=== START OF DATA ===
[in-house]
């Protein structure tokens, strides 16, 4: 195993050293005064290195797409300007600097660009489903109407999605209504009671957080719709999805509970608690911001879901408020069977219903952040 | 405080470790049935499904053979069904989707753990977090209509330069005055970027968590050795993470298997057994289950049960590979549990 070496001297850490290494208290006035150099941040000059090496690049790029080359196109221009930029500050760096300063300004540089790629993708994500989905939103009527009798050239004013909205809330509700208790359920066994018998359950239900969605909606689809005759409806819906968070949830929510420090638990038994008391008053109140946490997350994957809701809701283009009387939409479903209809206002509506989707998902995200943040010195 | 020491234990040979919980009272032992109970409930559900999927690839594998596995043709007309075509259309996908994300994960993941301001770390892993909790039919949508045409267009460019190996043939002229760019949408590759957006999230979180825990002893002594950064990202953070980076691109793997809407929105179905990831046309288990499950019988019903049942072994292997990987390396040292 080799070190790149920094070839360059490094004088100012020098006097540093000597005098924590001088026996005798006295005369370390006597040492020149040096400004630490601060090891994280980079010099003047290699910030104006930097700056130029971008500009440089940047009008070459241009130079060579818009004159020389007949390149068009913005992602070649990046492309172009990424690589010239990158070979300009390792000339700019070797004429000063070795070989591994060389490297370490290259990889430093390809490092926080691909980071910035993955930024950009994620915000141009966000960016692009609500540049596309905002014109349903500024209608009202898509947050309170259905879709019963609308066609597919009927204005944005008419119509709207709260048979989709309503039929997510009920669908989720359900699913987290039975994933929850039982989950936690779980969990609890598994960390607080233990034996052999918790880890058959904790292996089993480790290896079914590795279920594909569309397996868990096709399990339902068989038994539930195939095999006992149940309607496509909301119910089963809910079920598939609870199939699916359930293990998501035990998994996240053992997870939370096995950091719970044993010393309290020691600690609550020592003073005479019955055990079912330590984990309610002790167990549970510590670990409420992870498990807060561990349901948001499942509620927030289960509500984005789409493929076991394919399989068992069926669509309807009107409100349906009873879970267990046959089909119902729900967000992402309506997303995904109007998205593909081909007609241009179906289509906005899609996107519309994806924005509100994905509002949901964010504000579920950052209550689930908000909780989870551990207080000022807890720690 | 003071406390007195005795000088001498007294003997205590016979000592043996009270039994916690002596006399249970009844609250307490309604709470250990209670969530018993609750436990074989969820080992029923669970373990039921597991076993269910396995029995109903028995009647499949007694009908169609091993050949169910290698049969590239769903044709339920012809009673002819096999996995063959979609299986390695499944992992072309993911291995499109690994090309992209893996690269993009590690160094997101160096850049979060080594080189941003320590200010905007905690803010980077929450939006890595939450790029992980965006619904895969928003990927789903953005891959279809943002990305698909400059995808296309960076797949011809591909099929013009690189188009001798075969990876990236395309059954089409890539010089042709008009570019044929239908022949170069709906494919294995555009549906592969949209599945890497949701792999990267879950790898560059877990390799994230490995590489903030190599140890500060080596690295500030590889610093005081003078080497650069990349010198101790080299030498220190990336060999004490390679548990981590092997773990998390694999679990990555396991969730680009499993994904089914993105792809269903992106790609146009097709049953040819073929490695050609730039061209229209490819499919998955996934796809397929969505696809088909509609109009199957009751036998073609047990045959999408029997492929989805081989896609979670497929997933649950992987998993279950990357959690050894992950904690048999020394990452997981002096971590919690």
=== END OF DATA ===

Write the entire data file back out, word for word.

[in-house]
């Protein structure tokens, strides 16, 4: 195993050293005064290195797409300007600097660009489903109407999605209504009671957080719709999805509970608690911001879901408020069977219903952040 | 405080470790049935499904053979069904989707753990977090209509330069005055970027968590050795993470298997057994289950049960590979549990 070496001297850490290494208290006035150099941040000059090496690049790029080359196109221009930029500050760096300063300004540089790629993708994500989905939103009527009798050239004013909205809330509700208790359920066994018998359950239900969605909606689809005759409806819906968070949830929510420090638990038994008391008053109140946490997350994957809701809701283009009387939409479903209809206002509506989707998902995200943040010195 | 020491234990040979919980009272032992109970409930559900999927690839594998596995043709007309075509259309996908994300994960993941301001770390892993909790039919949508045409267009460019190996043939002229760019949408590759957006999230979180825990002893002594950064990202953070980076691109793997809407929105179905990831046309288990499950019988019903049942072994292997990987390396040292 080799070190790149920094070839360059490094004088100012020098006097540093000597005098924590001088026996005798006295005369370390006597040492020149040096400004630490601060090891994280980079010099003047290699910030104006930097700056130029971008500009440089940047009008070459241009130079060579818009004159020389007949390149068009913005992602070649990046492309172009990424690589010239990158070979300009390792000339700019070797004429000063070795070989591994060389490297370490290259990889430093390809490092926080691909980071910035993955930024950009994620915000141009966000960016692009609500540049596309905002014109349903500024209608009202898509947050309170259905879709019963609308066609597919009927204005944005008419119509709207709260048979989709309503039929997510009920669908989720359900699913987290039975994933929850039982989950936690779980969990609890598994960390607080233990034996052999918790880890058959904790292996089993480790290896079914590795279920594909569309397996868990096709399990339902068989038994539930195939095999006992149940309607496509909301119910089963809910079920598939609870199939699916359930293990998501035990998994996240053992997870939370096995950091719970044993010393309290020691600690609550020592003073005479019955055990079912330590984990309610002790167990549970510590670990409420992870498990807060561990349901948001499942509620927030289960509500984005789409493929076991394919399989068992069926669509309807009107409100349906009873879970267990046959089909119902729900967000992402309506997303995904109007998205593909081909007609241009179906289509906005899609996107519309994806924005509100994905509002949901964010504000579920950052209550689930908000909780989870551990207080000022807890720690 | 003071406390007195005795000088001498007294003997205590016979000592043996009270039994916690002596006399249970009844609250307490309604709470250990209670969530018993609750436990074989969820080992029923669970373990039921597991076993269910396995029995109903028995009647499949007694009908169609091993050949169910290698049969590239769903044709339920012809009673002819096999996995063959979609299986390695499944992992072309993911291995499109690994090309992209893996690269993009590690160094997101160096850049979060080594080189941003320590200010905007905690803010980077929450939006890595939450790029992980965006619904895969928003990927789903953005891959279809943002990305698909400059995808296309960076797949011809591909099929013009690189188009001798075969990876990236395309059954089409890539010089042709008009570019044929239908022949170069709906494919294995555009549906592969949209599945890497949701792999990267879950790898560059877990390799994230490995590489903030190599140890500060080596690295500030590889610093005081003078080497650069990349010198101790080299030498220190990336060999004490390679548990981590092997773990998390694999679990990555396991969730680009499993994904089914993105792809269903992106790609146009097709049953040819073929490695050609730039061209229209490819499919998955996934796809397929969505696809088909509609109009199957009751036998073609047990045959999408029997492929989805081989896609979670497929997933649950992987998993279950990357959690050894992950904690048999020394990452997981002096971590919690």